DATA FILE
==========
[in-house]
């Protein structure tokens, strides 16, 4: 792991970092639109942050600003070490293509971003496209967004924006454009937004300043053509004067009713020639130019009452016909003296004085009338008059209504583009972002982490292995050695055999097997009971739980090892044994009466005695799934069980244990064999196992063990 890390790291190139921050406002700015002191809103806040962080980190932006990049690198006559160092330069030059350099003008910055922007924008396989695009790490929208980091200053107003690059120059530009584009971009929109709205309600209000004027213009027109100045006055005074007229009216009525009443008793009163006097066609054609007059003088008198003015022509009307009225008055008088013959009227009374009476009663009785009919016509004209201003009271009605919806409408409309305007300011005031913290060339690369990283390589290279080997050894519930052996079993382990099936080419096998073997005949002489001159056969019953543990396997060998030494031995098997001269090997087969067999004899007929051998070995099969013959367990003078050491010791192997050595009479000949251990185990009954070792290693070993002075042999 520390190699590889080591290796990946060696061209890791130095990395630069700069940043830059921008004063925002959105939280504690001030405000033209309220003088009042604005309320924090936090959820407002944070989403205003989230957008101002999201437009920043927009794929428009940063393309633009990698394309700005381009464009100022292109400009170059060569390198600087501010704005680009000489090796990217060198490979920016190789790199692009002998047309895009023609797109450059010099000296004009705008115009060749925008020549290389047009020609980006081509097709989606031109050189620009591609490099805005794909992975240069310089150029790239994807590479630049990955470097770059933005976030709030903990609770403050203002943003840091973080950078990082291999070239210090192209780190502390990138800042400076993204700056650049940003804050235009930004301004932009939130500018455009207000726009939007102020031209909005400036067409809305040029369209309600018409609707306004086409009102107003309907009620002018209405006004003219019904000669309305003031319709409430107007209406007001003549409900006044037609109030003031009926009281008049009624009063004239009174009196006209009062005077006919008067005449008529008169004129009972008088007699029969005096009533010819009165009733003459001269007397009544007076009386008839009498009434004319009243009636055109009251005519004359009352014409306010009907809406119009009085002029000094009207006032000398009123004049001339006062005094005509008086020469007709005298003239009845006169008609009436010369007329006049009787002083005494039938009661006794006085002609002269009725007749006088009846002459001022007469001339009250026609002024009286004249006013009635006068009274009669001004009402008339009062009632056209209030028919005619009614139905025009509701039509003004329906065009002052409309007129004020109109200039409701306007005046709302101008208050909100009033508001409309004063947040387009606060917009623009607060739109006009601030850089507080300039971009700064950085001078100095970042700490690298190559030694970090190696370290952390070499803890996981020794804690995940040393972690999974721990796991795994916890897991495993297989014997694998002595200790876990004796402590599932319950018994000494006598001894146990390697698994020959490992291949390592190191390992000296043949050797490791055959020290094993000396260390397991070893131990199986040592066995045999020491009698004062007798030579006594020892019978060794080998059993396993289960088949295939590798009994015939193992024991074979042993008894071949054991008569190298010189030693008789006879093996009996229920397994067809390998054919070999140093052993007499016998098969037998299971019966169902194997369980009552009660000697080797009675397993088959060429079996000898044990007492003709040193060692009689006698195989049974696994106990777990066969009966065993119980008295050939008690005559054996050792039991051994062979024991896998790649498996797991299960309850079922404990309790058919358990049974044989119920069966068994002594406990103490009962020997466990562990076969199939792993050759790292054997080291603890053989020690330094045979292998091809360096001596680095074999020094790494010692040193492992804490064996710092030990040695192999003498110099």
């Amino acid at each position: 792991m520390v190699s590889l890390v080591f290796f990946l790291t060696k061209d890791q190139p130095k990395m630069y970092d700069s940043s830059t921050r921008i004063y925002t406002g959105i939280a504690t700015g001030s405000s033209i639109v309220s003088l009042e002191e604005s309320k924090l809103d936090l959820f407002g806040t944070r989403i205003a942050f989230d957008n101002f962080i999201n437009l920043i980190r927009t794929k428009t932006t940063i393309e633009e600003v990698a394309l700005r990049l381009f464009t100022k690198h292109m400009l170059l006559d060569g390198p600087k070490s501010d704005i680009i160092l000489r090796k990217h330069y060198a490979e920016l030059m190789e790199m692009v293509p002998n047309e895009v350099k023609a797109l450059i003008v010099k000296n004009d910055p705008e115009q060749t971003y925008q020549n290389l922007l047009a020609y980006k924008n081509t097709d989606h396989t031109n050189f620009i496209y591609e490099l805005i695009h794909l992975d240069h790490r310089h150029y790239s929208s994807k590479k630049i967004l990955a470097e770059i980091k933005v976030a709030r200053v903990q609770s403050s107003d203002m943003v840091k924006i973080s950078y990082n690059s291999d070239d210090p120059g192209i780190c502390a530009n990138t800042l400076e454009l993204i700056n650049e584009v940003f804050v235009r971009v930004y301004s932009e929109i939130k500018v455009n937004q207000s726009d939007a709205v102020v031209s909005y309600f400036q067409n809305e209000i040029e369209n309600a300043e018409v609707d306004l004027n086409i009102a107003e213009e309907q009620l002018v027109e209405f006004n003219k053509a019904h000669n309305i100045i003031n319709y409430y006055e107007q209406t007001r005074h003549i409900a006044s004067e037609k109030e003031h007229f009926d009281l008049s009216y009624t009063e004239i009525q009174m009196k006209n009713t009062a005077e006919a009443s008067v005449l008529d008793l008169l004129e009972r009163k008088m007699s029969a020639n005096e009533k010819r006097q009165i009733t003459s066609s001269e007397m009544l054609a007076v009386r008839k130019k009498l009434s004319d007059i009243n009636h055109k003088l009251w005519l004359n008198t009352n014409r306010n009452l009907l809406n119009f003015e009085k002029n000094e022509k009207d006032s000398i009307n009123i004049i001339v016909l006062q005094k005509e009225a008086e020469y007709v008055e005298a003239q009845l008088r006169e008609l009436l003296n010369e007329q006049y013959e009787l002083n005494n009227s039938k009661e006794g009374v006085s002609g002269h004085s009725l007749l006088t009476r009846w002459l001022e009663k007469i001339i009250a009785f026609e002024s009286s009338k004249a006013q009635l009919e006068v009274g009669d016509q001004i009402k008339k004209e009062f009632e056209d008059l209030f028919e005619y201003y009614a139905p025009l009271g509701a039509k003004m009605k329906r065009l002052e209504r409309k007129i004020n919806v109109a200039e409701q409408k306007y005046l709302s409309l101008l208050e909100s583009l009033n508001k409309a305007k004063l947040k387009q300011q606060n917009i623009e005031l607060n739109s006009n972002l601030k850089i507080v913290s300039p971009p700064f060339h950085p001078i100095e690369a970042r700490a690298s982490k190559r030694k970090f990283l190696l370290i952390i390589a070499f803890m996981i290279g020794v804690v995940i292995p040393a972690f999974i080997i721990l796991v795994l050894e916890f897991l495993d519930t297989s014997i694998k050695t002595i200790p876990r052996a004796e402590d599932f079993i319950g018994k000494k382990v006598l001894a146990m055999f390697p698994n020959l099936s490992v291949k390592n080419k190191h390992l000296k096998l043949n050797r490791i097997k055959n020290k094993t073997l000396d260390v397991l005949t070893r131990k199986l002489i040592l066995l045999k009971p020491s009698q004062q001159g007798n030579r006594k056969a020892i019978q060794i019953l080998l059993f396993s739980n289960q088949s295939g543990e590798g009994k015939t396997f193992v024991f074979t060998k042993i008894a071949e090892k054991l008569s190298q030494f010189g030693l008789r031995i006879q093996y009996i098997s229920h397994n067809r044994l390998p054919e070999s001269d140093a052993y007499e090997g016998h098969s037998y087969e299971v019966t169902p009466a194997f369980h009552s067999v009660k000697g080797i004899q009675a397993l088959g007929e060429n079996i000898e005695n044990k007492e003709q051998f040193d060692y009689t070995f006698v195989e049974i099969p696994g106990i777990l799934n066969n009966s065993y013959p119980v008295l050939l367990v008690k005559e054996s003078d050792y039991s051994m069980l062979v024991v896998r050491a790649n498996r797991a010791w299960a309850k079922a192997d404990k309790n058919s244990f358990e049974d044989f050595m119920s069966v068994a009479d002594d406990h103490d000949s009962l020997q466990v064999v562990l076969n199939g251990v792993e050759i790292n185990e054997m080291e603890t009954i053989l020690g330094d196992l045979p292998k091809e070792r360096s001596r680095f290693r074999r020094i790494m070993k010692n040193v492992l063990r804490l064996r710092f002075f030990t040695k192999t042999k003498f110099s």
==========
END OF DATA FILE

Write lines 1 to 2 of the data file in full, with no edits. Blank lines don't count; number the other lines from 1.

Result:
[in-house]
């Protein structure tokens, strides 16, 4: 792991970092639109942050600003070490293509971003496209967004924006454009937004300043053509004067009713020639130019009452016909003296004085009338008059209504583009972002982490292995050695055999097997009971739980090892044994009466005695799934069980244990064999196992063990 890390790291190139921050406002700015002191809103806040962080980190932006990049690198006559160092330069030059350099003008910055922007924008396989695009790490929208980091200053107003690059120059530009584009971009929109709205309600209000004027213009027109100045006055005074007229009216009525009443008793009163006097066609054609007059003088008198003015022509009307009225008055008088013959009227009374009476009663009785009919016509004209201003009271009605919806409408409309305007300011005031913290060339690369990283390589290279080997050894519930052996079993382990099936080419096998073997005949002489001159056969019953543990396997060998030494031995098997001269090997087969067999004899007929051998070995099969013959367990003078050491010791192997050595009479000949251990185990009954070792290693070993002075042999 520390190699590889080591290796990946060696061209890791130095990395630069700069940043830059921008004063925002959105939280504690001030405000033209309220003088009042604005309320924090936090959820407002944070989403205003989230957008101002999201437009920043927009794929428009940063393309633009990698394309700005381009464009100022292109400009170059060569390198600087501010704005680009000489090796990217060198490979920016190789790199692009002998047309895009023609797109450059010099000296004009705008115009060749925008020549290389047009020609980006081509097709989606031109050189620009591609490099805005794909992975240069310089150029790239994807590479630049990955470097770059933005976030709030903990609770403050203002943003840091973080950078990082291999070239210090192209780190502390990138800042400076993204700056650049940003804050235009930004301004932009939130500018455009207000726009939007102020031209909005400036067409809305040029369209309600018409609707306004086409009102107003309907009620002018209405006004003219019904000669309305003031319709409430107007209406007001003549409900006044037609109030003031009926009281008049009624009063004239009174009196006209009062005077006919008067005449008529008169004129009972008088007699029969005096009533010819009165009733003459001269007397009544007076009386008839009498009434004319009243009636055109009251005519004359009352014409306010009907809406119009009085002029000094009207006032000398009123004049001339006062005094005509008086020469007709005298003239009845006169008609009436010369007329006049009787002083005494039938009661006794006085002609002269009725007749006088009846002459001022007469001339009250026609002024009286004249006013009635006068009274009669001004009402008339009062009632056209209030028919005619009614139905025009509701039509003004329906065009002052409309007129004020109109200039409701306007005046709302101008208050909100009033508001409309004063947040387009606060917009623009607060739109006009601030850089507080300039971009700064950085001078100095970042700490690298190559030694970090190696370290952390070499803890996981020794804690995940040393972690999974721990796991795994916890897991495993297989014997694998002595200790876990004796402590599932319950018994000494006598001894146990390697698994020959490992291949390592190191390992000296043949050797490791055959020290094993000396260390397991070893131990199986040592066995045999020491009698004062007798030579006594020892019978060794080998059993396993289960088949295939590798009994015939193992024991074979042993008894071949054991008569190298010189030693008789006879093996009996229920397994067809390998054919070999140093052993007499016998098969037998299971019966169902194997369980009552009660000697080797009675397993088959060429079996000898044990007492003709040193060692009689006698195989049974696994106990777990066969009966065993119980008295050939008690005559054996050792039991051994062979024991896998790649498996797991299960309850079922404990309790058919358990049974044989119920069966068994002594406990103490009962020997466990562990076969199939792993050759790292054997080291603890053989020690330094045979292998091809360096001596680095074999020094790494010692040193492992804490064996710092030990040695192999003498110099």